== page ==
Adding Fuel To The Fire: With Water (by Mark St.Cyr)

By -

He we are the day after when the “Storm of Storms” has hit the
eastern seaboard of the U.S. with the devastation rivaling the asteroid
believed to have hit the Yucatan millions of years ago and wiped out the
largest lifeforms of the planet.

At least that’s the way Sandy has been portrayed across the media.
She’s causing distress and hardship yes, but as of this morning her
trail of destruction seems more inline that she’ll fall more into a
nuisance based aftermath rather than the death and destruction
equivalent of a Mayan apocalypse.

So here is where things begin to just not add up. When the tragedy of
September 11th, 2001 happened one of the first concerns regarding the
markets was to ensure in the event of any similar events; the markets
could operate, operate correctly, and efficiently.


We were told at great lengths from all the powers that be both past
and present not to worry because – contingencies were now in place.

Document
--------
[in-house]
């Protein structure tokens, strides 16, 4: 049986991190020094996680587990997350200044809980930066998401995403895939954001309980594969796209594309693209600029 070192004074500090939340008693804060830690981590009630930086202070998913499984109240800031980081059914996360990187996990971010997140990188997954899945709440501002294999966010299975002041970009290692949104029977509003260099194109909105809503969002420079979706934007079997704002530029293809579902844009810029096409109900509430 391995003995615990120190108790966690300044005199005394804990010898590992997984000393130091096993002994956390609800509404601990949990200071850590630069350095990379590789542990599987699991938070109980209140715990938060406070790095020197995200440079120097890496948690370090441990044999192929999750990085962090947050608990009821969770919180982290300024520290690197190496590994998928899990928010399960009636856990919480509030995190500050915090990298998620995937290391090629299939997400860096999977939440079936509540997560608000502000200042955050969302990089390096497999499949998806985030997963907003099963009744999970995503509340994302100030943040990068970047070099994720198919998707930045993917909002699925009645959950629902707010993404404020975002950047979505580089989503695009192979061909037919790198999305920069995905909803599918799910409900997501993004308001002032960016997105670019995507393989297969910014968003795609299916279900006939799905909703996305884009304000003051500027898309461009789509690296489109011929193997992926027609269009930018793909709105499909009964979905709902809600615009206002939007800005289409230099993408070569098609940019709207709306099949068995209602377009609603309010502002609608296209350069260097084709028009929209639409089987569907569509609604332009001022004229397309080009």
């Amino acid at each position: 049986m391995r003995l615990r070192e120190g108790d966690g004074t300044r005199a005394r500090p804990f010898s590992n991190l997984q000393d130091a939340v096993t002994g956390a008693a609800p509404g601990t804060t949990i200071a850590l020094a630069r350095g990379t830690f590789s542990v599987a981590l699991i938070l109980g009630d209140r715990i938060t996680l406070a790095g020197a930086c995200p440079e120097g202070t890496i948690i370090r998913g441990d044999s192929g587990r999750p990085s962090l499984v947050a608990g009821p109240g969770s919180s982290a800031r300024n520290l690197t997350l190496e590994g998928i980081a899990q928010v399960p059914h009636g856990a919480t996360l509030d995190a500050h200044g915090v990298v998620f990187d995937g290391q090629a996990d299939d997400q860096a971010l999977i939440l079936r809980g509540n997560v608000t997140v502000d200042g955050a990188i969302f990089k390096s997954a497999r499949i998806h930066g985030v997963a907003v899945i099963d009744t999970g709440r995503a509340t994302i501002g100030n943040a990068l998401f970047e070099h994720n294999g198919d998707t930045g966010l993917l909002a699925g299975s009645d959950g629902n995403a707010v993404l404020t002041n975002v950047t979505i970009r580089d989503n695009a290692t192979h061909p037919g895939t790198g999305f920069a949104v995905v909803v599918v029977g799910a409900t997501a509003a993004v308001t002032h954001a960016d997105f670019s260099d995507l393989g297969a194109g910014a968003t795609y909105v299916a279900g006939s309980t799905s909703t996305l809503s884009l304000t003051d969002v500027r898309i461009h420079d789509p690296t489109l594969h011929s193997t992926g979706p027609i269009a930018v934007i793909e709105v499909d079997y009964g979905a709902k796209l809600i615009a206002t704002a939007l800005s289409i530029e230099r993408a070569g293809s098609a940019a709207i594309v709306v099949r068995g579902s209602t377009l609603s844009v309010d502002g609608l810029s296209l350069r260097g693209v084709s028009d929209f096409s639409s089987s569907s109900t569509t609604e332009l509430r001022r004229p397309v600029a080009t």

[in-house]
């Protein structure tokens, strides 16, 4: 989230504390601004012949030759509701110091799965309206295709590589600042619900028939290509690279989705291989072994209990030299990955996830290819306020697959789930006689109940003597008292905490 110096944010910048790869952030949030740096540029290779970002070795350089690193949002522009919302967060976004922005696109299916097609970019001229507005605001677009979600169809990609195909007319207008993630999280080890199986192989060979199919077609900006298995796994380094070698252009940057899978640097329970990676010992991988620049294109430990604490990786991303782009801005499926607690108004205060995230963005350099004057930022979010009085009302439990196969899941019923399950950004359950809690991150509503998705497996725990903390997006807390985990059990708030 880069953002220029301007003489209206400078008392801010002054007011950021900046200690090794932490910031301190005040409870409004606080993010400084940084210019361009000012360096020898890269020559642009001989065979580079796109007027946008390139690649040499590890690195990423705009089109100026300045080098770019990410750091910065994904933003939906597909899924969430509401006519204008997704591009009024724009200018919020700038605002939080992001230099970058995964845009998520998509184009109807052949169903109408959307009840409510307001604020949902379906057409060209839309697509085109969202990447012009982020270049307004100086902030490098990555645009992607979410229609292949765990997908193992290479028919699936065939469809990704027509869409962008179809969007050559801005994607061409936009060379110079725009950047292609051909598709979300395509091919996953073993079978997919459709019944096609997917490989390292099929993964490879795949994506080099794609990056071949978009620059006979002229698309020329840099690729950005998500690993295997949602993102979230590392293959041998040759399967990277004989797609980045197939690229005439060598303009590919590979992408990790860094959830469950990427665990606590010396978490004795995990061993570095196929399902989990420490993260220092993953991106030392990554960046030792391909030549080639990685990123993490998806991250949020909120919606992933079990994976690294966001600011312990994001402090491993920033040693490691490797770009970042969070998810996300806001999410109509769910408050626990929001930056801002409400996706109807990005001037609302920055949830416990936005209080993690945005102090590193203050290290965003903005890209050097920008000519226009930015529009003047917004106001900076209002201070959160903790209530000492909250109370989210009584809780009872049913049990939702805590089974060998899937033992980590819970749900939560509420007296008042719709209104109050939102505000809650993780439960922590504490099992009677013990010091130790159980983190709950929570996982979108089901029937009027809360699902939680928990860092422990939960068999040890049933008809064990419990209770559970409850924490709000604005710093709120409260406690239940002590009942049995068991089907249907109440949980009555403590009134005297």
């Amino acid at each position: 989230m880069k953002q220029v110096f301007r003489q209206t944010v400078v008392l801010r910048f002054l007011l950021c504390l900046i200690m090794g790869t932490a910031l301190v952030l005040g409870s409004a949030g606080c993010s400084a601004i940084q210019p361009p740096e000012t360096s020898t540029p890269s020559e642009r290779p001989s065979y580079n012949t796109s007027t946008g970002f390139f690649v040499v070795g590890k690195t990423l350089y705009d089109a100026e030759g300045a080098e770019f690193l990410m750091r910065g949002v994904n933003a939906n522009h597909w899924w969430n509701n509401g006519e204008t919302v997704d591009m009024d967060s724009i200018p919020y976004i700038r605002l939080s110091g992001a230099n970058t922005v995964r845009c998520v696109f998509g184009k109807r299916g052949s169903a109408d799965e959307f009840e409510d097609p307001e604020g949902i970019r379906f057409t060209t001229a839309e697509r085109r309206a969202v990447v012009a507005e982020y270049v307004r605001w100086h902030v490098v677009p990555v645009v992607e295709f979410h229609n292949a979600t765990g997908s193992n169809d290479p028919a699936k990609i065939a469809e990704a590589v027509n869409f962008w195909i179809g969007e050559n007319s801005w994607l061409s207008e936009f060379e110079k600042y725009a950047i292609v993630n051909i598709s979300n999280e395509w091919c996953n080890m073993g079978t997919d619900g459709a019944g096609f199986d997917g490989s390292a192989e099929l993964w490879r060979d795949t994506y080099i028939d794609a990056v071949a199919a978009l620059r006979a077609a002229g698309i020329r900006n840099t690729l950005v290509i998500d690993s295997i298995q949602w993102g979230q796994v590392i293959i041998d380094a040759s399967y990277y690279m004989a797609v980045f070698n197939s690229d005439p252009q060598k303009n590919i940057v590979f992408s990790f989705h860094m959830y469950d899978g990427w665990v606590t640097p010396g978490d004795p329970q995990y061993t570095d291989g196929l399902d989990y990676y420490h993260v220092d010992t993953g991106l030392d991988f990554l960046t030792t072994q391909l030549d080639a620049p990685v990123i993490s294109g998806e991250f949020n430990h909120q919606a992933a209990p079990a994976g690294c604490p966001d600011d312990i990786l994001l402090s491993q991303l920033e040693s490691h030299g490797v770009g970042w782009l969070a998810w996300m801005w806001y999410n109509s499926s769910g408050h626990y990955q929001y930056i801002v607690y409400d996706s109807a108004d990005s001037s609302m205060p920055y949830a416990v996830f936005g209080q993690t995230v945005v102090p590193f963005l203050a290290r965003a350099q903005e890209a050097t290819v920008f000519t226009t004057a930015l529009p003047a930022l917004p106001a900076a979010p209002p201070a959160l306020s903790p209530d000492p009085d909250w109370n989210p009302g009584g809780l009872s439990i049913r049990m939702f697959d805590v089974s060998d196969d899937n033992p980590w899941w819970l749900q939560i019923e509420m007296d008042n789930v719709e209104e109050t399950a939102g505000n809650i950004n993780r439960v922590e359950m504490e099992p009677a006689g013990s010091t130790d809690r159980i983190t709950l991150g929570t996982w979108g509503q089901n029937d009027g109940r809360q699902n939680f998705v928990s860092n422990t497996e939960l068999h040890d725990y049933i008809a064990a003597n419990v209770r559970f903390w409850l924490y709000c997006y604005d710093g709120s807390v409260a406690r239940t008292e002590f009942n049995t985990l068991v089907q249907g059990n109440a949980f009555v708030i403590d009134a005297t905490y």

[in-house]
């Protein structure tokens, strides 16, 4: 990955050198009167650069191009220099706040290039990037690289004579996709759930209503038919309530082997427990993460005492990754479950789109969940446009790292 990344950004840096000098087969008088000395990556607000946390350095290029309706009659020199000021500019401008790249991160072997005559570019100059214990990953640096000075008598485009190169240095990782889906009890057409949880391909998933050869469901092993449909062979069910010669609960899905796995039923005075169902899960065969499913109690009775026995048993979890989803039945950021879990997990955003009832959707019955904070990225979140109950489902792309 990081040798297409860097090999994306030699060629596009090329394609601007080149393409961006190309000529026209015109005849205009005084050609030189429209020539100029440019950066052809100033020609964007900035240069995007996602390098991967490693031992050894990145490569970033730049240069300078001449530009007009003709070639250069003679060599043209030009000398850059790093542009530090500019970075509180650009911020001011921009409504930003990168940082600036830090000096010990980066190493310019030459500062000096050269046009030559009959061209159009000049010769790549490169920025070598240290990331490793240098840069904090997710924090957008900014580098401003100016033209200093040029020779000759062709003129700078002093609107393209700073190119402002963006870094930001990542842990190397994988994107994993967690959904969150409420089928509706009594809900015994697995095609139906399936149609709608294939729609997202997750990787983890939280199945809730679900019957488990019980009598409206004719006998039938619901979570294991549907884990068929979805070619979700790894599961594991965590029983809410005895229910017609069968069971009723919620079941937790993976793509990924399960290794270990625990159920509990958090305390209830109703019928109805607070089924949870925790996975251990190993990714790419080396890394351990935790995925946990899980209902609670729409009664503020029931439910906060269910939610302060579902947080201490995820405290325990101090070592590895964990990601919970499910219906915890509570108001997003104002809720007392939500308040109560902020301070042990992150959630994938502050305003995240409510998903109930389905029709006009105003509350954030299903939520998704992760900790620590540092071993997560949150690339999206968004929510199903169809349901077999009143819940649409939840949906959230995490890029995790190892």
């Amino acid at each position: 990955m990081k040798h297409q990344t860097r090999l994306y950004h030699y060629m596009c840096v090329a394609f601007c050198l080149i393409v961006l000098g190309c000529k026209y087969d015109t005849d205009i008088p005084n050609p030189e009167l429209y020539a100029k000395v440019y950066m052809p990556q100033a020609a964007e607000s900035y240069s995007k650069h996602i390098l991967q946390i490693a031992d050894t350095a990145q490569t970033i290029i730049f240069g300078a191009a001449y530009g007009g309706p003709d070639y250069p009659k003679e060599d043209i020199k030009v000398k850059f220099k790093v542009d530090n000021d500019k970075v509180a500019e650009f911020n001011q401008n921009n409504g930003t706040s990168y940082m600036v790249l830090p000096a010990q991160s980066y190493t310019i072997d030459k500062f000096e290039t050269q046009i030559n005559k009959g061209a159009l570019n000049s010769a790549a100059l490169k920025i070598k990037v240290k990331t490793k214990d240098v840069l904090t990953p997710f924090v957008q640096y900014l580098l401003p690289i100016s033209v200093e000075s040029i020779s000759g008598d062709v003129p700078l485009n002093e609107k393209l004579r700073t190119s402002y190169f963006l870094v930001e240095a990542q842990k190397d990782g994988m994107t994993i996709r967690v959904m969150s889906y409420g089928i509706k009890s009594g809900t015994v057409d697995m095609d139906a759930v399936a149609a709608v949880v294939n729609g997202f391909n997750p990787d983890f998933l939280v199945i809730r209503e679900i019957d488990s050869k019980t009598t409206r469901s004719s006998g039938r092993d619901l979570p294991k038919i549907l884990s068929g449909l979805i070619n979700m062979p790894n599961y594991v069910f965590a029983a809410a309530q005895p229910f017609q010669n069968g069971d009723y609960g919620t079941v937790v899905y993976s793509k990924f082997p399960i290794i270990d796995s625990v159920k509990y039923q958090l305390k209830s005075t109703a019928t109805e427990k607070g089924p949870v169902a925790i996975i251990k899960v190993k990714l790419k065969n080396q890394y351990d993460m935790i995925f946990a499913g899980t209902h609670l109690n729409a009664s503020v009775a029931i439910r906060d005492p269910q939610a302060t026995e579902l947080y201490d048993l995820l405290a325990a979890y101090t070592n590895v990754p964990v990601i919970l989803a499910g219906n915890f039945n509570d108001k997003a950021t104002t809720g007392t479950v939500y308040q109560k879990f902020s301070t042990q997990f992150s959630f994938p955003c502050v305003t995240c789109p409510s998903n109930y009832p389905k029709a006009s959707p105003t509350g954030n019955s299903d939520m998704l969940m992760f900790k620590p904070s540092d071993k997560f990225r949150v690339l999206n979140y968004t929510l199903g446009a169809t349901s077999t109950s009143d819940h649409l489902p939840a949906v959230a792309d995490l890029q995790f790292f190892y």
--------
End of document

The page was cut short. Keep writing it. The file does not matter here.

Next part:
Shorthand for: “Don’t worry, be happy. We got this.” It would seem like
all of that has had cold water (salty as a matter of fact) thrown all
over those reassuring statements.

I understand the need of not having or needlessly placing or putting anyone
in harms way. However, what I don’t understand is this: If you had
contingency plans in place to handle disasters and keep people safe. You
mean to tell me you those plans can’t or won’t be implemented because
one would need to put people at risk to implement them? Really? I
mean…Really?

Maybe I’m not that smart (but I did stay at a Holiday Inn® once) but
it would seem to me that you actually didn’t have a plan. Which is
exactly what adds fuel to the fire of the markets are both broken,
rigged, and Joe and Jill public are on their own. The very same people
the market needs.

It seems every time one turns on the television or radio to see
exactly what protections were in place to protect participants in the
markets after some event we see exactly the opposite of what we thought
we should.

Scandal after scandal shows the protective bodies seemed more
concerned on protecting their own derrieres rather than the public they
were entrusted with.

We have glaring examples such as Bernie Madoff running a scheme for
decades as the bodies to ensure such a thing couldn’t happen run around
screaming to anyone who’ll listen (or print); “This was so sophisticated
we can’t be to blame. We need better tools.” I think it became apparent
there were just maybe a few too many “tools” that caused this debacle.

Just when that seemed behind us we get headlines one after another